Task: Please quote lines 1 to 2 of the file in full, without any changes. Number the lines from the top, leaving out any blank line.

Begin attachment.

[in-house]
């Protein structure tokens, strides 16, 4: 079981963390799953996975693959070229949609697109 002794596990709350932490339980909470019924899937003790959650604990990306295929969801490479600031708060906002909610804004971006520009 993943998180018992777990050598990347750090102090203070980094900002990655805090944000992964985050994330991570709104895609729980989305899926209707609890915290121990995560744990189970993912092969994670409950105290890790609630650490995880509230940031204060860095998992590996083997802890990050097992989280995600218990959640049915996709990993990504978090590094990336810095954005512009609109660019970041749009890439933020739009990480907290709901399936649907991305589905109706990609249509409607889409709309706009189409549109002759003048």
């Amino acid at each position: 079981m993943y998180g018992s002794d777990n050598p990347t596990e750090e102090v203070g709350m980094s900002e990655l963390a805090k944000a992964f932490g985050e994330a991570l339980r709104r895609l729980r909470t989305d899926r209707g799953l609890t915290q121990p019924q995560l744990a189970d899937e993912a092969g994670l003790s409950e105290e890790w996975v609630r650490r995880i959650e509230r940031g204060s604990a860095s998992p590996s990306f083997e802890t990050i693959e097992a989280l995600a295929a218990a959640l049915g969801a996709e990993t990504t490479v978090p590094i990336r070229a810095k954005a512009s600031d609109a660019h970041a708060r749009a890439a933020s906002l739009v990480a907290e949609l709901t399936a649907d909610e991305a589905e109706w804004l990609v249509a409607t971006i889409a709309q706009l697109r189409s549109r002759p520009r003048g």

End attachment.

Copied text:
[in-house]
């Protein structure tokens, strides 16, 4: 079981963390799953996975693959070229949609697109 002794596990709350932490339980909470019924899937003790959650604990990306295929969801490479600031708060906002909610804004971006520009 993943998180018992777990050598990347750090102090203070980094900002990655805090944000992964985050994330991570709104895609729980989305899926209707609890915290121990995560744990189970993912092969994670409950105290890790609630650490995880509230940031204060860095998992590996083997802890990050097992989280995600218990959640049915996709990993990504978090590094990336810095954005512009609109660019970041749009890439933020739009990480907290709901399936649907991305589905109706990609249509409607889409709309706009189409549109002759003048």